There are the stars which we see because they shine; but might there not be obscure stars which circulate in the interstellar space and whose existence might long remain unknown? Very well then, that which Lord Kelvin's method would give us would be the total number of stars including the dark ones; since his number is comparable to that which the telescope gives, then there is no dark matter, or at least not so much as there is of shining matter.

Along similar lines, in 1915, the Estonian astronomer Ernst Öpik built a model (published in Russian) of the motion of stars in the Galaxy, also concluding that the presence of large amounts of unseen matter was unlikely [103].

An important step forward in the understanding of the structure of the Milky Way was made by the Dutch astronomer Jacobus Kapteyn. In his most important publication, which appeared shortly before his death in 1922, Kapteyn attempted “a general theory of the distribution of masses, forces and velocities in the sidereal system” – that is, in the Milky Way.

Kapteyn was among the first to offer a quantitative model for the shape and size of the Galaxy, describing it as a flattened distribution of stars, rotating around an axis that points towards the Galactic Pole. He argued that the Sun was located close to the center of the Galaxy, and that the motion of stars could be described as that of a gas in a quiescent atmosphere. He then proceeded to establish a relationship between the motion of stars and their velocity dispersion, similar to what Öpik had done a few years earlier.

Kapteyn expressed the local density in terms of an effective stellar mass, by dividing the total gravitational mass by the number of observed stars – including faint ones, through an extrapolation of the luminosity function – and he explicitly addressed the possible existence of dark matter in the Galaxy:

We therefore have the means of estimating the mass of the dark matter in the universe. As matters stand at present, it appears at once that this mass cannot be excessive. If it were otherwise, the average mass as derived from binary stars would have been very much lower than what has been found for the effective mass.

In 1932, Kapteyn's pupil, Jan Oort, published an analysis of the vertical kinematics of stars in the solar neighborhood [226]. In this work, Oort added to the list of estimates for the local dark matter density, including those by James Jeans (1922) [168] and by Bertil Lindblad (1926) [197]. In his analysis, Oort made a number of improvements on Kapteyn's seminal work, relaxing for instance the assumption of the “isothermality” of the gas of stars.

Oort derived a most probable value for the total density of matter near the Sun of 0.092 M / pc3, corresponding to 6.3 × 10−24 g/cm3. He compared this number to the value obtained by Kapteyn, 0.099 M / pc3, and noticed that the agreement was “unexpectedly good”, given the differences in treatment and the data used. The numbers obtained by Jeans and Lindblad were each somewhat higher, 0.143 M / pc3 and 0.217 M / pc3, respectively.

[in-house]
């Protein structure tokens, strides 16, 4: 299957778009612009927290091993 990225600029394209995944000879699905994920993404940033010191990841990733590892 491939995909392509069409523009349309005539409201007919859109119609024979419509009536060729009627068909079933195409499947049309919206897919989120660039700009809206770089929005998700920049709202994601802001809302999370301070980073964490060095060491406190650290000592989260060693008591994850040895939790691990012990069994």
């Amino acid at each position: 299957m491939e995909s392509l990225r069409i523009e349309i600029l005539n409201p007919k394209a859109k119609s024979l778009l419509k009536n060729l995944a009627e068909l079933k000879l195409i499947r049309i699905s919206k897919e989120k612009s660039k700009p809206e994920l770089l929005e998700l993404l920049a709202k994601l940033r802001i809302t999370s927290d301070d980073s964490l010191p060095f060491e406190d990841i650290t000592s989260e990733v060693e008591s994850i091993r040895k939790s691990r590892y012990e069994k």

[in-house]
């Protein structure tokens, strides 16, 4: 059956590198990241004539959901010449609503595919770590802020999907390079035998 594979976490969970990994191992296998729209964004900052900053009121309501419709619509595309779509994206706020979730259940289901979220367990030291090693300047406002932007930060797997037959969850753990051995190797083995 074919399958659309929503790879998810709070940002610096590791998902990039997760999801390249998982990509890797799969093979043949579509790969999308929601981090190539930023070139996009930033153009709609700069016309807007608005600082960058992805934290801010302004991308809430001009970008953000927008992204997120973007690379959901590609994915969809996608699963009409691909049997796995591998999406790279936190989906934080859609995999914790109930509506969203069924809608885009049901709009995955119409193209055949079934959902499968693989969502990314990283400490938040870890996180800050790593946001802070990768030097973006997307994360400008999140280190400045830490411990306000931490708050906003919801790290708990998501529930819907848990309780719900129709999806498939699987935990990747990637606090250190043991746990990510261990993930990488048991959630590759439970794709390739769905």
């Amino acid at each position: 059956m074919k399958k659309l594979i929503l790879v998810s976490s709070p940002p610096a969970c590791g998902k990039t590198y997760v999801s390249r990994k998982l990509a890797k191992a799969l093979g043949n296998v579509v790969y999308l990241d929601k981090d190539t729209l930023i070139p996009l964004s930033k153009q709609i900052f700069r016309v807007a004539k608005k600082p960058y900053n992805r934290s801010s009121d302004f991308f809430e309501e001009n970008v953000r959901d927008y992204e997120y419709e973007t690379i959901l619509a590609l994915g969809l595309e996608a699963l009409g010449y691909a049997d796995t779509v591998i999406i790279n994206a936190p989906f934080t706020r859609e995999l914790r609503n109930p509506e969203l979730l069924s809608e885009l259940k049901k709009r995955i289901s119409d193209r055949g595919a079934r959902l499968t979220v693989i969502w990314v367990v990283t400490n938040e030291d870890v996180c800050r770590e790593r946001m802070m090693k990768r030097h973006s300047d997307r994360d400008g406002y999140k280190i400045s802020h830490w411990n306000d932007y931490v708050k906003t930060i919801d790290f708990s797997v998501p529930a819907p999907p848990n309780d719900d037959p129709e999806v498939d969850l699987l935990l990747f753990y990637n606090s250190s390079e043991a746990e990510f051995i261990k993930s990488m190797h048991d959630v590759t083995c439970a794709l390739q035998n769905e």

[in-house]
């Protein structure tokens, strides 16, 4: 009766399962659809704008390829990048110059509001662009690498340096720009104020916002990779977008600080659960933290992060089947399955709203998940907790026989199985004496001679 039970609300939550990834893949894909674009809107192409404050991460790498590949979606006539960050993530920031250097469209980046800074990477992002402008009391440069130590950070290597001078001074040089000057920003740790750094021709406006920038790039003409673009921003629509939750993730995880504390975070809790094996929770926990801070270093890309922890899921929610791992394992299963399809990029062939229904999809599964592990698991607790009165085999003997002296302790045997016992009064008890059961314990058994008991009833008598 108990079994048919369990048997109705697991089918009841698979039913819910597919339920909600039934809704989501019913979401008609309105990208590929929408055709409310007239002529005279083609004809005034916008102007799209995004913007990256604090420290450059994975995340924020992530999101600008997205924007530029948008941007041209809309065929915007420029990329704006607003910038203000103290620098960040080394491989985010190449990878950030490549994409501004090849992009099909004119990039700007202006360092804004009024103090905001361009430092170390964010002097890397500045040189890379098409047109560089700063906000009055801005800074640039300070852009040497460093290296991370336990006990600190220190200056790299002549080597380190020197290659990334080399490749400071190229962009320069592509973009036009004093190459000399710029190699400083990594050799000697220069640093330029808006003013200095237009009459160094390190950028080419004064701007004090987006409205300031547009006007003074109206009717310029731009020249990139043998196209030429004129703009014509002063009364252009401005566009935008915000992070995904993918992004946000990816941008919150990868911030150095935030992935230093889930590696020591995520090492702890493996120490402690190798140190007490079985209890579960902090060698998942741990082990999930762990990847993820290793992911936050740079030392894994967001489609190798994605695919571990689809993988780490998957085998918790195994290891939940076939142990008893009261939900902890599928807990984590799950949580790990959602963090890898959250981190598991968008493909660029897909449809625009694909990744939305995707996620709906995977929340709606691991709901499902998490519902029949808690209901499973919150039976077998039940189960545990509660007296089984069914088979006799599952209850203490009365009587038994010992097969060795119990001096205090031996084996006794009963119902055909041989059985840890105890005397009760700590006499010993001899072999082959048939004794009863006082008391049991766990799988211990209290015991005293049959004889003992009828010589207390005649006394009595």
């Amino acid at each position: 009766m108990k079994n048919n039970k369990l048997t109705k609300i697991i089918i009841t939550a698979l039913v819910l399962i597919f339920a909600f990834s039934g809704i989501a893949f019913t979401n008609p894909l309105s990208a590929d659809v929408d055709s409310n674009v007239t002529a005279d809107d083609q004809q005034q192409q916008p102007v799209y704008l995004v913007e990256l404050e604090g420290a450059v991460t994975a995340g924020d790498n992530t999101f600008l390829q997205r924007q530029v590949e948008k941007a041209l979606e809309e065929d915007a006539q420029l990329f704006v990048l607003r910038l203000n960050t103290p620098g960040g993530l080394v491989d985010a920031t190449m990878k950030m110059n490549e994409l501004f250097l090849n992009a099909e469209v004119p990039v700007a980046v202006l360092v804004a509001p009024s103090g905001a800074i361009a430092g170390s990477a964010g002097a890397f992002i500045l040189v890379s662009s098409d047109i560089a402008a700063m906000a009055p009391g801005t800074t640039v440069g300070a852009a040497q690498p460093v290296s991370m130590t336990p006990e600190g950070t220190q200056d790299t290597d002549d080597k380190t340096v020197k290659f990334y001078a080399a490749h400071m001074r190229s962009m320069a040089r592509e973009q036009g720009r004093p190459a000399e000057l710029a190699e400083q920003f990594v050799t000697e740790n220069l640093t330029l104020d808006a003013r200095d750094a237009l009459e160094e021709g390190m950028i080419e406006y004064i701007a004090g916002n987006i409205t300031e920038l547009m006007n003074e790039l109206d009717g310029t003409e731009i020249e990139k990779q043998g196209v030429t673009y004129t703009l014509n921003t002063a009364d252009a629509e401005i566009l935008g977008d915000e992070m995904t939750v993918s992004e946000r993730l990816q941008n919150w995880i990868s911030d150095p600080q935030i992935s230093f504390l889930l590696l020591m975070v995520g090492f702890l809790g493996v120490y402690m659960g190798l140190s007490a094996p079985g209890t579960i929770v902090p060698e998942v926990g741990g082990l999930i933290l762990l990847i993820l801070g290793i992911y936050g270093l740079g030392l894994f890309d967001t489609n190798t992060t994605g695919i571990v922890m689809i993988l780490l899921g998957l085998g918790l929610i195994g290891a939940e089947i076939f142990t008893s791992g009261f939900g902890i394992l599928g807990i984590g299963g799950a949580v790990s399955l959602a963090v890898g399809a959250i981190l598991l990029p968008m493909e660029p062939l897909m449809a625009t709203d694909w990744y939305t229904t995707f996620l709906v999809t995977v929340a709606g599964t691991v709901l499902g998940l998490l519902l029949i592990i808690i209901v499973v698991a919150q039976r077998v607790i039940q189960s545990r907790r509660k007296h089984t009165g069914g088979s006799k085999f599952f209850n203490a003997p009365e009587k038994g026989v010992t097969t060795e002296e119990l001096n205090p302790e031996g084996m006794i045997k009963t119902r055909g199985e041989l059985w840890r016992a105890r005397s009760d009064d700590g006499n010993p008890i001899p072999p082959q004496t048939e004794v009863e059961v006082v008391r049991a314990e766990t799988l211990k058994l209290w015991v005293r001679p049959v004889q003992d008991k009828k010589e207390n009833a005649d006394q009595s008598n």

In order to estimate the amount of dark matter, Oort then proceeded with an estimate for the contribution from stars to the local density, arguing that an extrapolation of the stellar mass function based on the observed stars seemed to be able to account for a substantial fraction of the inferred total density. It is interesting to recall the words used by Oort to illustrate the constraint on the amount of dark matter:

We may conclude that the total mass of nebulous or meteoric matter near the sun is less than 0.05 M pc−3, or 3 · 10−24 g cm−3; it is probably less than the total mass of visible stars, possibly much less.

We learn from this quote not only that the maximum allowed amount of dark matter was about half of the total local density, but also that astronomers thought that the dark matter was likely to consist of faint stars, that could be accounted for through a suitable extrapolation of the stellar mass function, along with “nebulous” and “meteoric” matter.

As we shall see in Chapter IV , the pioneering work of Kapteyn, Jeans, Lindblad, Öpik and Oort opened the path toward modern determinations of the local dark matter density, a subject that remains of importance today, especially for experiments that seek to detect dark matter particles through their scattering with nuclei.

1 Epicurus, Letter to Herodotus (c. 305 BCE), Extracted from Diogenes Laertius, Lives of Eminent Philosophers, trans. R. D. Hicks, vol. 2 (1925). Back.

2 This is already implicit in Query 1 of Newton's Opticks: “Do not Bodies act upon Light at a distance, and by their action bend its Rays; and is not this action (cteris paribus) strongest at the least distance?” Back.